Healthcare News & Insights

Hospital IT projects: Keys to success

Experts say many factors influence the success or failure of hospital IT projects, so the question remains: Which approaches are best?

Whether it’s an electronic health records system or more sophisticated technology, most experts agree that for the best results, doctors and nurses must be a part of the planning and implementation process.

Here are 10 additional strategies you’ll want to include in your next IT project plan to ensure a successful outcome:

  1. Present the project as a clinical project, not an IT project. Given that some people are intimidated by technology, emphasize how the new system will have a positive impact on factors such as hospital operations and patient safety.
  2. Communicate clinical and operational executives’ commitment to the project. Make sure the rest of the hospital staff knows the new system is a top priority for the organization.
  3. Form an implementation team with operational leaders from a variety of hospital departments. Give them responsibility for researching, planning and implementing the new system, as well as building support for it among staff.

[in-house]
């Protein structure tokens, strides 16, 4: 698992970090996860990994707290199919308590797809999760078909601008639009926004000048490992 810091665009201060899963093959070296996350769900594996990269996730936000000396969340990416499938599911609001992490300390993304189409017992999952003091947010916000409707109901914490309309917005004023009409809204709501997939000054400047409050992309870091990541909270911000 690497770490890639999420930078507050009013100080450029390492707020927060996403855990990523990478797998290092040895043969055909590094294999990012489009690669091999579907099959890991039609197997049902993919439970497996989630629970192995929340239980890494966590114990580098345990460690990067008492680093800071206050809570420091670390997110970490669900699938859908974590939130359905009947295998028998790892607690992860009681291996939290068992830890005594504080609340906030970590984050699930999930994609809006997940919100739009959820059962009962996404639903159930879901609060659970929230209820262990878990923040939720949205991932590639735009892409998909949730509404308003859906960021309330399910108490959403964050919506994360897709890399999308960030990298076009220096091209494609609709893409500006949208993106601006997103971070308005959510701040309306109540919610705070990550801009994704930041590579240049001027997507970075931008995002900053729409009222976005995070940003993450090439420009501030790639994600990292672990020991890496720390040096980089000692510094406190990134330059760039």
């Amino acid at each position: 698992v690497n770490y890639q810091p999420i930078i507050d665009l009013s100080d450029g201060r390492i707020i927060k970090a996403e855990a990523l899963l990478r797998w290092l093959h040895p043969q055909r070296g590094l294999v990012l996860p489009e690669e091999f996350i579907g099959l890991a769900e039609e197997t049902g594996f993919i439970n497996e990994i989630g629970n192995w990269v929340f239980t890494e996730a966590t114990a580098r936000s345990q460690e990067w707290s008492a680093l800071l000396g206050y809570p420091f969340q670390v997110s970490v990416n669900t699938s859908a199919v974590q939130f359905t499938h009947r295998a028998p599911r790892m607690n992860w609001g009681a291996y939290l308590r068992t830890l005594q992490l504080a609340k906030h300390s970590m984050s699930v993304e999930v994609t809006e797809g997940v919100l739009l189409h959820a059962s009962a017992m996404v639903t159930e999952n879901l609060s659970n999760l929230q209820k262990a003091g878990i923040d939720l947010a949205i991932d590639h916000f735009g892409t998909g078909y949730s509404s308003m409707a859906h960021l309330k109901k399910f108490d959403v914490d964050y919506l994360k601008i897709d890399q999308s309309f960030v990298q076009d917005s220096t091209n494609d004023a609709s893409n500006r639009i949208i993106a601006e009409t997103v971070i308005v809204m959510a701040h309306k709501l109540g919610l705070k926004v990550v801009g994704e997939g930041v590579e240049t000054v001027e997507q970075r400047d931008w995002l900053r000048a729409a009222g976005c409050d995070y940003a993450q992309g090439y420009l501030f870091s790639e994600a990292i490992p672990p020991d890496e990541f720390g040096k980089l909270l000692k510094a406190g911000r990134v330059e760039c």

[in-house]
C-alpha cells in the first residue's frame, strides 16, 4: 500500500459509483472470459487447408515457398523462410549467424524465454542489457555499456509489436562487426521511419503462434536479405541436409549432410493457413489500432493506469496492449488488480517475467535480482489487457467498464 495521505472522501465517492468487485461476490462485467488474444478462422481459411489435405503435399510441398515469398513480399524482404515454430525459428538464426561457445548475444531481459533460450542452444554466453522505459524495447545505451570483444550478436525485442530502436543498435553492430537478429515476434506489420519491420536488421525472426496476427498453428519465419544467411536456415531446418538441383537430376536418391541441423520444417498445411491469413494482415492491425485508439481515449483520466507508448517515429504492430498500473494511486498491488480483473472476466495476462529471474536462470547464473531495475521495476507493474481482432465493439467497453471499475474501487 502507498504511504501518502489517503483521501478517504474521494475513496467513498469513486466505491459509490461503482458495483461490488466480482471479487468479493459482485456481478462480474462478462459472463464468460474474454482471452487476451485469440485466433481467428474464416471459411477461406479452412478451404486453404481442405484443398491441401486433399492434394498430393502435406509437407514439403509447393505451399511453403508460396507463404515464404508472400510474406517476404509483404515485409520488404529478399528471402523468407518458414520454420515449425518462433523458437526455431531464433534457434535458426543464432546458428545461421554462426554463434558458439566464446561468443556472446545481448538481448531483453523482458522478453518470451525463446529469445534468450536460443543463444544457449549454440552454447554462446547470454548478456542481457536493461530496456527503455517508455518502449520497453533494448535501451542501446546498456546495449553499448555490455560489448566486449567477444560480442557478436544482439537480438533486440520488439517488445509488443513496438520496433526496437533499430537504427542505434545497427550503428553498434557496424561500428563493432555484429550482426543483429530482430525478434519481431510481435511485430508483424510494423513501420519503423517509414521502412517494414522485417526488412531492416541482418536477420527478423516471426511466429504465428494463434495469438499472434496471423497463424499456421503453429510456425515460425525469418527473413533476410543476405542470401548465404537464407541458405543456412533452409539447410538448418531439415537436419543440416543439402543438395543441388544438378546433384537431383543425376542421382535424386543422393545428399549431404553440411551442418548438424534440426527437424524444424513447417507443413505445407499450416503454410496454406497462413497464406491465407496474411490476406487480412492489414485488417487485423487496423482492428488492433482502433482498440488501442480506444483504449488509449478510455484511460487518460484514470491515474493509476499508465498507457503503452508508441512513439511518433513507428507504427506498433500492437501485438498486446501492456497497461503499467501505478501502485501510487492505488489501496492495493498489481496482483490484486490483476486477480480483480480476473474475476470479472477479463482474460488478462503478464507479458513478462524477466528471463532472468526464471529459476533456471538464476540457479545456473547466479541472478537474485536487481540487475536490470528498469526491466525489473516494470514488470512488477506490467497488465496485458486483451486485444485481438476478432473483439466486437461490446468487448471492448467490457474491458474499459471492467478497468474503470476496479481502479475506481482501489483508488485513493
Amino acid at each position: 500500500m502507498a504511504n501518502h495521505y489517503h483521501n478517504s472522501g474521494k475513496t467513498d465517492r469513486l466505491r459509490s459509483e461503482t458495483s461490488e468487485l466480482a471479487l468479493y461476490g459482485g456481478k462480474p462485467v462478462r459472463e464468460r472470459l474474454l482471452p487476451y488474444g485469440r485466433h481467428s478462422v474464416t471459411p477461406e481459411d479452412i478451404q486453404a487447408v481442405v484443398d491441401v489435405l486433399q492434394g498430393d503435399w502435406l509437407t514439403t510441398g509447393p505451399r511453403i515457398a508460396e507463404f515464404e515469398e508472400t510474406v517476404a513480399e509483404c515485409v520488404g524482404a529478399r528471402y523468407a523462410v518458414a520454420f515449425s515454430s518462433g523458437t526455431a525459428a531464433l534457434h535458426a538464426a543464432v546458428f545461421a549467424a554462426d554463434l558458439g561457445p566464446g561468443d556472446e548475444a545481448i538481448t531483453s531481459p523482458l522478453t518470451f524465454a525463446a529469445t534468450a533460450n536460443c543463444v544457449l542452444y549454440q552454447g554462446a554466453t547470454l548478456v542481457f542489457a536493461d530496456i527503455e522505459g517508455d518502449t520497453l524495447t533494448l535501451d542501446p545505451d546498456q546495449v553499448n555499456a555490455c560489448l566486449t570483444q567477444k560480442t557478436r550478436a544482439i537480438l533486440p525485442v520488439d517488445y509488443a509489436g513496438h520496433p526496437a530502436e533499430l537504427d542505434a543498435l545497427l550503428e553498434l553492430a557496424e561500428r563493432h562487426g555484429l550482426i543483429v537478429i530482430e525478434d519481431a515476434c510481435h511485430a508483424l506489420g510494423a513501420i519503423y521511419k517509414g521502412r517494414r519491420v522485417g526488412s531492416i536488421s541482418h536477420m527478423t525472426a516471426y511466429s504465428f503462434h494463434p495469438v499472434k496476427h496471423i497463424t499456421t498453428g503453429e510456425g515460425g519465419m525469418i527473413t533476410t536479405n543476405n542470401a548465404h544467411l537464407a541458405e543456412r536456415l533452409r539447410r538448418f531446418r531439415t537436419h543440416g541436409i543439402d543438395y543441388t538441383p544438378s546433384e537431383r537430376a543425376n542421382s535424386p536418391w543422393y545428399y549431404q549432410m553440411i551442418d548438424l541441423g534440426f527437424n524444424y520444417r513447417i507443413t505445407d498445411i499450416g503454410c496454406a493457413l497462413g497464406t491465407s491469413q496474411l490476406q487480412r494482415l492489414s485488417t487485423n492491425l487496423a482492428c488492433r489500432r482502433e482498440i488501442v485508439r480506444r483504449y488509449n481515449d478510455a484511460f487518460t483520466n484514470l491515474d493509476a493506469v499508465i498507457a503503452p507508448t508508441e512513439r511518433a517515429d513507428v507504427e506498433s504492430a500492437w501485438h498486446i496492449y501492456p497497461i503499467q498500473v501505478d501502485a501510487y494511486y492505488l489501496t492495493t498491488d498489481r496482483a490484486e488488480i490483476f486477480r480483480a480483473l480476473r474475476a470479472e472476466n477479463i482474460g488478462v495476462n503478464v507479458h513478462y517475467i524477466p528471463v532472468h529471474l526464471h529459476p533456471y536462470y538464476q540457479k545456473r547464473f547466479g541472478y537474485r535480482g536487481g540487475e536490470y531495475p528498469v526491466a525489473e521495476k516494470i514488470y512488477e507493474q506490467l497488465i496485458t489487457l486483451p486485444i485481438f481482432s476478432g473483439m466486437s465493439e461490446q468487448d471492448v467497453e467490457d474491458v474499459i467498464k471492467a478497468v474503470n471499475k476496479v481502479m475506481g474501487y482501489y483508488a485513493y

4. Conduct an inventory. Make sure the hospital has the right equipment to run the new system and it has the funds to invest in new hardware, if necessary. Don’t forget about bandwidth requirements and Wi-Fi coverage.
  5. Define success. Outline a clear path to achieving success. Give the implementation team the tools and resources it needs to be successful. Goals and objectives should be tangible and measurable.
  6. Anticipate barriers to adoption. Come up with solutions that can be incorporated into the implementation strategy.
  7. Demonstrate support for the project and users. Show users what level of support they can expect from clinicians and the IT department alike. For example, have the original implementation team continue to meet after the go-live date so it can stay on top of maintenance issues and make recommendations for improving the system. And, bring IT and clinical staff together so they can better understand each others needs when it comes to providing timely support of technical issues.
  8. Give staff access to training. Training should be available both in the classroom and on the job. Provide 24/7 help desk support when the new system goes live.
  9. Forgo a hard and fast deadline. Consider phasing in the new technology gradually so everyone has time to get used to it.
  10. Be prepared to schedule additional staff. Avoid making patients wait for care while workers get used to the new system.


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